, Volume 84, Issue 7, pp 521-540
Date: 12 Mar 2010

Dopaminergic neurotoxicity following pulmonary exposure to manganese-containing welding fumes

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The potential for development of Parkinson’s disease (PD)-like neurological dysfunction following occupational exposure to aerosolized welding fumes (WF) is an area of emerging concern. Welding consumables contain a complex mixture of metals, including iron (Fe) and manganese (Mn), which are known to be neurotoxic. To determine whether WF exposure poses a neurological risk particularly to the dopaminergic system, we treated Sprague–Dawley rats with WF particulates generated from two different welding processes, gas metal arc-mild steel (GMA-MS; low Mn, less water-soluble) and manual metal arc-hard surfacing (MMA-HS; high Mn, more water-soluble) welding. Following repeated intratracheal instillations (0.5 mg/rat, 1/week × 7 weeks) of GMA-MS or MMA-HS, elemental analysis and various molecular indices of neurotoxicity were measured at 1, 4, 35 or 105 days after last exposure. MMA-HS exposure, in particular, led to increased deposition of Mn in striatum and midbrain. Both fumes also caused loss of tyrosine hydroxylase (TH) protein in the striatum (~20%) and midbrain (~30%) by 1 day post-exposure. While the loss of TH following GMA-MS was transient, a sustained loss (34%) was observed in the midbrain 105 days after cessation of MMA-HS exposure. In addition, both fumes caused persistent down-regulation of dopamine D2 receptor (Drd2; 30–40%) and vesicular monoamine transporter 2 (Vmat2; 30–55%) mRNAs in the midbrain. WF exposure also modulated factors associated with synaptic transmission, oxidative stress, neuroinflammation and gliosis. Collectively, our findings demonstrate that repeated exposure to Mn-containing WF can cause persistent molecular alterations in dopaminergic targets. Whether such perturbations will lead to PD-like neuropathological manifestations remains to be elucidated.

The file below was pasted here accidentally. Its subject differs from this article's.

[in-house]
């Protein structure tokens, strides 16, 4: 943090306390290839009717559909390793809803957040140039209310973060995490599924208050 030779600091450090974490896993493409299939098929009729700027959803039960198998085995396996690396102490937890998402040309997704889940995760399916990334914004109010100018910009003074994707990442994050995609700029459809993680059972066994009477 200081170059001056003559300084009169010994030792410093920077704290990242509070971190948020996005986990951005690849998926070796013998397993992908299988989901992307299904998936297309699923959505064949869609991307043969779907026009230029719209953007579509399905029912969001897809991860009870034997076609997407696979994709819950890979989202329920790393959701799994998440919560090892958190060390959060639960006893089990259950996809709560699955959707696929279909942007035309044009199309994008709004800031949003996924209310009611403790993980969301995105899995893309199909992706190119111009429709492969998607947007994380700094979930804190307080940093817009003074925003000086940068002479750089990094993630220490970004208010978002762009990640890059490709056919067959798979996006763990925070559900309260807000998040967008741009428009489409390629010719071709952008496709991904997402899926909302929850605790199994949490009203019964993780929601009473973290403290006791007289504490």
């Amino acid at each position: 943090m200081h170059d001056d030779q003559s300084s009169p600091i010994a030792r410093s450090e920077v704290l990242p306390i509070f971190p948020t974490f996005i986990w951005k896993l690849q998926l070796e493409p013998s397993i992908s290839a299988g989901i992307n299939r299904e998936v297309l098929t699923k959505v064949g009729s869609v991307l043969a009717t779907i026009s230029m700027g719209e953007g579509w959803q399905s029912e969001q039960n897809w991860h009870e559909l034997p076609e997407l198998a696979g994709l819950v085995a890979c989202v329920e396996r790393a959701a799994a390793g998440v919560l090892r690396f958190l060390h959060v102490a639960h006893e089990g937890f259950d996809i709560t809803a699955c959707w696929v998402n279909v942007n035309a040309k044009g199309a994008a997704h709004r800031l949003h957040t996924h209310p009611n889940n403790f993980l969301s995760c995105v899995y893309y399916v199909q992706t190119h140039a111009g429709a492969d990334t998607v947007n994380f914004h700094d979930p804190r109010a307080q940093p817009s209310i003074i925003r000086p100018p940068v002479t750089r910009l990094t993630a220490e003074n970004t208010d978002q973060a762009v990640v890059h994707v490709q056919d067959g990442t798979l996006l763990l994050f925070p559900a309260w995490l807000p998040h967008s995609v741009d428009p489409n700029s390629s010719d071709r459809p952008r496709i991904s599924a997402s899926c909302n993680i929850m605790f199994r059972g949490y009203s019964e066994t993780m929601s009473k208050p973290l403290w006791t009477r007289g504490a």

The findings and conclusions of this paper have not been formally disseminated by NIOSH and should not be construed to represent any agency determination or policy.